Professor Barrett writes:
This morning’s New York Times brought the sad news of the death ten days ago of Irving Feiner, age 84, of Nyack, New York. In 1949, when Feiner was a student at Syracuse University, he was arrested for disorderly conduct after he, speaking from a soapbox at a Syracuse street corner to a crowd of interested listeners and less enthusiastic onlookers, ignored police orders to shut up.Image credit.
After Feiner was convicted and sentenced to thirty days in prison, he appealed. His case ultimately reached the Supreme Court of the United States. In January 1951, the Court affirmed Feiner’s conviction by a vote of 6-3, upholding the lawfulness of the police conduct and rejecting Feiner’s free speech claims. Chief Justice Fred M. Vinson, joined by Justices Stanley Reed, Felix Frankfurter, Robert H. Jackson, Harold H. Burton and Tom C. Clark, wrote for the Court. Justice Frankfurter also filed, in a companion case, a concurring opinion stating his views.
Justice Hugo L. Black filed the principal dissenting opinion. Its many ringing passages include the following:
Here [Feiner] was “asked” then “told” then “commanded” to stop speaking, but a man making a lawful address is certainly not required to be silent merely because an officer directs it. [Feiner] was entitled to know why he should cease doing a lawful act. Not once was he told. I understand that people in authoritarian countries must obey arbitrary orders. I had hoped that there was no such duty in the United States.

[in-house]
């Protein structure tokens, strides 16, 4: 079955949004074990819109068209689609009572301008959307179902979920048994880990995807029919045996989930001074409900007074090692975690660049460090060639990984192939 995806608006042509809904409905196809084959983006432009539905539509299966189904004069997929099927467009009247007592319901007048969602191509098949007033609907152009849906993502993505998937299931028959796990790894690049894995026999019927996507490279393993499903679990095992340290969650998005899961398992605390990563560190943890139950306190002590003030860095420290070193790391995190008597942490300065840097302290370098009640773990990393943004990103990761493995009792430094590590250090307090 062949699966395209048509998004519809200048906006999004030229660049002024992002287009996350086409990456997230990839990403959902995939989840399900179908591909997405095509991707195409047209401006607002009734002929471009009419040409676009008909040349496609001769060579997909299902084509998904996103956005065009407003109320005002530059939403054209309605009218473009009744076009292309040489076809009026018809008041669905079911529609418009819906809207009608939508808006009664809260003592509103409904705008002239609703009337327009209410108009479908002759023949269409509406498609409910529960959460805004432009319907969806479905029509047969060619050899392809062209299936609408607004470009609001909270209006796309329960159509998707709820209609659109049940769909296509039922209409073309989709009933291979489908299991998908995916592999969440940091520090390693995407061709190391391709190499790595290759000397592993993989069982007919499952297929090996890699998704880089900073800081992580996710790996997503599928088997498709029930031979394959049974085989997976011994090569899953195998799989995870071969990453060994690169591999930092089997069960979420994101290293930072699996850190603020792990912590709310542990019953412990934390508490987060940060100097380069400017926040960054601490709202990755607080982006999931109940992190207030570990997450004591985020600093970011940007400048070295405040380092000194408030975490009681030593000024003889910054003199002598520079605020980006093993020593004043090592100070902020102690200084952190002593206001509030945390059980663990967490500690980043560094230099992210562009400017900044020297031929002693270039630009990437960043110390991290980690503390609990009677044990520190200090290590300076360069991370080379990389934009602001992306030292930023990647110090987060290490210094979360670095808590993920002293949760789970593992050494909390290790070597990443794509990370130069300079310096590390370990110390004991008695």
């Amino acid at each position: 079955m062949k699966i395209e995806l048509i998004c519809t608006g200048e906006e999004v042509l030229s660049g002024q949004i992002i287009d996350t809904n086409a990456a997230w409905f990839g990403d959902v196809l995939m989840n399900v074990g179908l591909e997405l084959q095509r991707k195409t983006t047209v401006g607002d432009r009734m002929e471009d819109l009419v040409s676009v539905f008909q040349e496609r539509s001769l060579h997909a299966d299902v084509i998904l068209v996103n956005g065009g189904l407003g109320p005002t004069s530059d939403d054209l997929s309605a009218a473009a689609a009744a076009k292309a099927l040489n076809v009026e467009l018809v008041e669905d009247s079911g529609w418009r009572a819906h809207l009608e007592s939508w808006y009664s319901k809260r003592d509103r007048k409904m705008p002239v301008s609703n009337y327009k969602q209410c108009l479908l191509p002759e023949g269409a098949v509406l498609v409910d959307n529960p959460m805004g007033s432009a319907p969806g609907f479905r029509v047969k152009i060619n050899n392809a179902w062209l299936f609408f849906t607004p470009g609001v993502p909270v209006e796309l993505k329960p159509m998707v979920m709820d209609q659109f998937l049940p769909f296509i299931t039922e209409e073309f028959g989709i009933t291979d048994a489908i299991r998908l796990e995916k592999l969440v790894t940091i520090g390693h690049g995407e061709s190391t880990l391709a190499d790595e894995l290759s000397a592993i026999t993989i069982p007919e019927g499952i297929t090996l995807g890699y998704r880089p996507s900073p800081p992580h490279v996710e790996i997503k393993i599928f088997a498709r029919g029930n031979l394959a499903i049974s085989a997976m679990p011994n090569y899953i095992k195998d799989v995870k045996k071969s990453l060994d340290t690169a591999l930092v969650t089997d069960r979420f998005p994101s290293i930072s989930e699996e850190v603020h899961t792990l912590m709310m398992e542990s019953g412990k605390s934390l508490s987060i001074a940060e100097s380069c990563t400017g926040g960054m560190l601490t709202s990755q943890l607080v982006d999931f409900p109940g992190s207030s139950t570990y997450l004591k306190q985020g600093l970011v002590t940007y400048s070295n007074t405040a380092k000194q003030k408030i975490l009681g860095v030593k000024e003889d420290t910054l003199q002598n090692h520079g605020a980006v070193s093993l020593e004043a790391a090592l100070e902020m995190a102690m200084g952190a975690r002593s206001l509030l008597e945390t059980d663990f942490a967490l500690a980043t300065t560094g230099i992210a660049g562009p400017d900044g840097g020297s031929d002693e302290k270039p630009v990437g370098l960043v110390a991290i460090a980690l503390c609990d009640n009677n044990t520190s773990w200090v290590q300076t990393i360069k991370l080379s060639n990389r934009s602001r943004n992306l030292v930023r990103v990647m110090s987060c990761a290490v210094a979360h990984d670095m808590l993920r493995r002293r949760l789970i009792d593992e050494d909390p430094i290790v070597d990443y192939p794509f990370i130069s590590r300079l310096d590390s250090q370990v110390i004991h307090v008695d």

(According to Mr. Feiner, one of Justice Black’s sons told Feiner years ago that Feiner was one of Justice Black’s favorite and most troubling cases.) Justice William O. Douglas, joined by Justice Sherman Minton, also dissented. (Feiner v. New York, 340 U.S. 315 (1951).)
Irving Feiner never met any of the Supreme Court justices who decided his case and, in fact, he never even saw them in action. Feiner told me that he did not travel to Washington in October 1950 to attend the Supreme Court oral argument in his case because his attorneys told him that they did not need the dynamic of the FBI surveilling Feiner, as they then were, inside the Supreme Court courtroom as the lawyers argued the merits of his case.
From the 1951 decision through the rest of his life, Feiner believed emphatically that Jackson and the five other Justices who comprised the majority in the Feiner v. New York blew it. By contrast, Feiner’s heroes for getting both the facts and law right in his case were, of course, Justices Black, Douglas and Minton. The Supreme Court, by moving during recent decades away from the doctrine of Feiner v. New York, implicitly seems to share that view.
I knew Irv Feiner only by telephone, but that medium delivered very well his smarts, strong opinions, guts and very active mind. ...
Like many other Supreme Court “losers” across our history, Irving Feiner leaves us his name, his story and his example of serious citizenship—a rich legacy indeed.